Citigroup to pay $75 million to settle SEC charges it misled investors over subprime investments
Citigroup, one of the nation's largest banks, agreed Thursday to pay $75 million to settle a Securities and Exchange Commission complaint that it misled investors about $40 billion of its holdings in sub-prime mortgage investments that sent the bank to the edge of collapse.
After its $550 million settlement with Goldman Sachs, the SEC's resolution of the case with Citigroup represents a third major Wall Street institution this year agreeing to regulatory sanctions for behavior that was at the core of the financial crisis. Citigroup received one of the largest taxpayer bailouts.
Notably, the SEC complaint names two senior Citigroup executives -- former chief financial officer Gary L. Crittenden and former investor relations head Arthur Tildesley -- and alleges that they concealed important information from investors in regulatory disclosures in the second and third quarters of 2007. Crittenden agreed to pay $100,000 and Tildesley agreed to pay $80,000. Previous complaints against major financial firms have not charged high-level executives.
"Even as late as fall 2007, as the mortgage market was rapidly deteriorating, Citigroup boasted of superior risk management skills in reducing its subprime exposure to approximately $13 billion. In fact, billions more in ... subprime exposure sat on its books undisclosed to investors," said SEC Enforcement Director Robert Khuzami in a statement. "The rules of financial disclosure are simple -- if you choose to speak, speak in full and not in half-truths."
The SEC settlement marks the first time a major Wall Street bank has faced regulatory punishment for hiding from investors its exposure to the subprime mortgage market.
But the charges facing Citigroup are less serious than those Goldman faced. Goldman was accused of fraud, of deliberately misleading clients about a sub-prime mortgage investment the bank was trying to sell them. By contrast, the SEC is alleging that Citigroup was negligent in not providing important information about its sub-prime mortgage holding to investors, but did not deliberately intend to mislead its shareholders.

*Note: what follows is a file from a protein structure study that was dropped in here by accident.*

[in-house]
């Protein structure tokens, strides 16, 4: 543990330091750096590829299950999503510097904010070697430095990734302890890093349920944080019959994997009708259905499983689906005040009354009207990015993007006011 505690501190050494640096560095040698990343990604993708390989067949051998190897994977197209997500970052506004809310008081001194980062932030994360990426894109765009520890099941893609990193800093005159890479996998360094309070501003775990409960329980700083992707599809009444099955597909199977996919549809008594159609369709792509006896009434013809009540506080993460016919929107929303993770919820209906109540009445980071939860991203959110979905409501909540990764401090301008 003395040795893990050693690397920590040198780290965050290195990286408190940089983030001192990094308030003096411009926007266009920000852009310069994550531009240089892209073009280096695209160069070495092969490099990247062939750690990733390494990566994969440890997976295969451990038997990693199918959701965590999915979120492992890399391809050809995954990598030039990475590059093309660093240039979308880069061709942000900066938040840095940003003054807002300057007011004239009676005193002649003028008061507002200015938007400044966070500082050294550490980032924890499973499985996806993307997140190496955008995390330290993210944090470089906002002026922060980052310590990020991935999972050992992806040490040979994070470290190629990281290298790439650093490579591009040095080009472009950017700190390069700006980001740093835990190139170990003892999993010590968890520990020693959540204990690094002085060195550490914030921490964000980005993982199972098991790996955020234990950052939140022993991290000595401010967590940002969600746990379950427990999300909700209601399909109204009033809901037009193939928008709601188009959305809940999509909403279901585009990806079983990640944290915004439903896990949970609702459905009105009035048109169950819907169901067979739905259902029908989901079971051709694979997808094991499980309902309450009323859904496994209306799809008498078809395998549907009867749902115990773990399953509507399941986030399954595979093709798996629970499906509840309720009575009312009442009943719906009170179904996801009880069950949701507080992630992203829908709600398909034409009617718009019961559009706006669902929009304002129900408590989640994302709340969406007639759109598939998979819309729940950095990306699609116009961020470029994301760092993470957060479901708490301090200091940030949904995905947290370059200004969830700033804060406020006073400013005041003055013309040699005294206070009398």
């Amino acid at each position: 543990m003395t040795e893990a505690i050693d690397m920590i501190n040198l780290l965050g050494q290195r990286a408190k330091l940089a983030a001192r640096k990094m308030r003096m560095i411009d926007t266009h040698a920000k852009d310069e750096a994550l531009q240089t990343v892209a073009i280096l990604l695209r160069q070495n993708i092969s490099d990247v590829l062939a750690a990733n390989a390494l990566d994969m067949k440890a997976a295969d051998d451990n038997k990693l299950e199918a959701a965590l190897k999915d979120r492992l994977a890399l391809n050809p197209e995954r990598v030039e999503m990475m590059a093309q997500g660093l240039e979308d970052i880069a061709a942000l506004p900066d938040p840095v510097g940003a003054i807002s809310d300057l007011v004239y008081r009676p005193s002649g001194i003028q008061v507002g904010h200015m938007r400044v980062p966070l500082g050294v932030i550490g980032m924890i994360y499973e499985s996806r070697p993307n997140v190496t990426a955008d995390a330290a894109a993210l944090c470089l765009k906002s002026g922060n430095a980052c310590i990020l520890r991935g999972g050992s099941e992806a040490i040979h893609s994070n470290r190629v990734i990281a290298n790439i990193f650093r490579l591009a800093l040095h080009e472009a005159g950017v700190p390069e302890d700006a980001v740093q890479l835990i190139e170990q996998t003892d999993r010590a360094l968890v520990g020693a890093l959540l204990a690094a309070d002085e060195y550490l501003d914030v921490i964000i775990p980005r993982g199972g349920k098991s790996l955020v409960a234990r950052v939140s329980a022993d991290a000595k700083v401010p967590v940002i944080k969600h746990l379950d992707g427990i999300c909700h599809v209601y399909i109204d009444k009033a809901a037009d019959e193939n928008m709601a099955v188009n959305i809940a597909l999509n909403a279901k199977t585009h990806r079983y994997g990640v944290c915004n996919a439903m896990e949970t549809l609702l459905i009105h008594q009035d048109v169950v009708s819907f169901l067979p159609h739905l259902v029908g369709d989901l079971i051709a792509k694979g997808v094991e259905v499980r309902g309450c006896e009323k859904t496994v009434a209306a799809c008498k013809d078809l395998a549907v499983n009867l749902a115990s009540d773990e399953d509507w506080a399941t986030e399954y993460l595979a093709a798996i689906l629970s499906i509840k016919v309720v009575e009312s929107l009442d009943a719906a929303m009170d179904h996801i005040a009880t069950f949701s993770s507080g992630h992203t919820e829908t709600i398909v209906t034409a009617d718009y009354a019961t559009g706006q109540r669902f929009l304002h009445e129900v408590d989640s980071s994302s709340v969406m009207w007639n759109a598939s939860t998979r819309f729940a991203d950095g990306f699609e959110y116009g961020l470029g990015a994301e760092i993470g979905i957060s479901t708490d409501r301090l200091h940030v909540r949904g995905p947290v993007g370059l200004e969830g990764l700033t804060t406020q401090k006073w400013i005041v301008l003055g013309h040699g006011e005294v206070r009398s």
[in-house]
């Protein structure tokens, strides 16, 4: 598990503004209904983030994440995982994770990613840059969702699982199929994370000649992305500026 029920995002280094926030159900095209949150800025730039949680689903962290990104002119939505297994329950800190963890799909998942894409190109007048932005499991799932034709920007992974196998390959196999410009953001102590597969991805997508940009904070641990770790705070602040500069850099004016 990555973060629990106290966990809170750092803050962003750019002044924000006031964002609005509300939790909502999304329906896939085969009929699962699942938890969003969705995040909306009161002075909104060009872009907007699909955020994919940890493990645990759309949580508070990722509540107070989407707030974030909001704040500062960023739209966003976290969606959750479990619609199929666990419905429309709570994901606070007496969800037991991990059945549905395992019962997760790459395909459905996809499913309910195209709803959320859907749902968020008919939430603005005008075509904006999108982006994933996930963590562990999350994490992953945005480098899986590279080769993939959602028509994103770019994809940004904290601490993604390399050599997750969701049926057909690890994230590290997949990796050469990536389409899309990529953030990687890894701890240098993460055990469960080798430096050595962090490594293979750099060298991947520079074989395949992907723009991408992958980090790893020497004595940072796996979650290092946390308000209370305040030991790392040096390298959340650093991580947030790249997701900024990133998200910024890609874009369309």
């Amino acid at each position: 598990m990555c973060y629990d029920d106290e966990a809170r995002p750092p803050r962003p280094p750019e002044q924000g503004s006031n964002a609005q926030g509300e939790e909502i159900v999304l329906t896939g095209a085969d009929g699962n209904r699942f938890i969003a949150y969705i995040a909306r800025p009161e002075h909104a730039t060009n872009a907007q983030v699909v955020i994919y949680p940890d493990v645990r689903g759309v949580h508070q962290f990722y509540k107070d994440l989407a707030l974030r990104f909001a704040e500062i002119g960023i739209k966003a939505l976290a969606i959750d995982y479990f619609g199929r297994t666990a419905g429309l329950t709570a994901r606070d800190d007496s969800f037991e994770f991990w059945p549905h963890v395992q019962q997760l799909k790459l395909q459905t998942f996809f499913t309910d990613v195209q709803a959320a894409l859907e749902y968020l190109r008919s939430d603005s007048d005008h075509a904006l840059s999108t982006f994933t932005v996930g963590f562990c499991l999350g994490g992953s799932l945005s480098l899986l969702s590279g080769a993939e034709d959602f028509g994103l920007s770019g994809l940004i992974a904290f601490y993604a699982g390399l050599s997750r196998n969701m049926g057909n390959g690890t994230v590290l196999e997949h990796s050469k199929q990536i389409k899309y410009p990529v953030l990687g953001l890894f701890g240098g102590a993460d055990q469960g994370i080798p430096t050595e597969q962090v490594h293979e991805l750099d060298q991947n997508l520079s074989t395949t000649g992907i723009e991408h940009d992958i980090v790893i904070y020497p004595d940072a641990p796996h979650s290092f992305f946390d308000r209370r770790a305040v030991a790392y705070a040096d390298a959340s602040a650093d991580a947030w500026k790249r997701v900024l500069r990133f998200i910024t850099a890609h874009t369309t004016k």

By a more general measure, though, the charges against Citigroup are just as significant. Goldman was accused of defrauding two large financial firms that were playing in a highly speculative mortgage market linked to sub-prime loans. Citigroup is accused of misleading its many shareholders about its exposure to a dangerous part of the housing market. Many of those shareholders represented retirees, parents saving for their children's education and other retail investors.
The design of the Citigroup settlement mirrors a case brought against Bank of America last year and settled earlier this year for $150 million. Bank of America was accused of concealing from investors details of mounting losses at Merrill Lynch, the investment bank it acquired in fall 2008, and billions of dollars in bonuses paid to Merrill Lynch employees.
Goldman, in its settlement, was forced to say that it had made a "mistake" by providing "incomplete information" to its clients. Citigroup does not have to make any such acknowledgement, nor did Bank of America.
And like Goldman and Bank of America, Citigroup can abstain under its settlement from admitting or deny wrongdoing, which may largely insulate it from private lawsuits filed as a result of the SEC complaint.
In 2007 and 2008, Citigroup suddenly reported billions of dollars of losses tied to its investments in sub-prime mortgage-backed securities.
According to the SEC, Citigroup responded in summer and fall 2007 to clamoring by investors for information about its exposure to the sub-prime mortgage market. The agency said that Citigroup told investors on at least four occasions that its exposure in its investment banking unit was $13 billion or less, when it was actually $50 billion, including in earnings calls and periodic financial filings overseen by Crittenden and Tildesley.
The $13 billion figure¸ the agency claims, omitted the super senior tranches of collateralized debt obligations and liquidity puts, both investments whose value rose and fell with that of the housing market. This was despite the fact that internal documents describing the investment bank's subprime exposure explicitly included these investments. Citigroup ultimately disclosed that these investments were losing value in November 2007.
Scott W. Friestad, associate director of the SEC's Division of Enforcement, said in a statement: "Citigroup's improper disclosures came at a critical time when investors were clamoring for details about Wall Street firms' exposure to subprime securities. Instead of providing clear and accurate information to the market, Citigroup dropped the ball and made a bad situation worse."
Citigroup was one of the first banks to receive bailouts in fall 2008 and then, as the true depth of its money hole was revealed, it had to come back for more government assistance.
Recently, the bank has been on more solid ground, paying back taxpayers. The bank also didn't fight the White House's regulatory reform agenda, winning its chief executive, Vikram Pandit, an invitation to the signing ceremony of the financial reform bill, when other top bank executives who did oppose the new law were not invited.
A lawyer for Crittenden said he was pleased to resolve the matter.
UPDATE: Citigroup responded later today.
July 29, 2010; 2:11 PM ET
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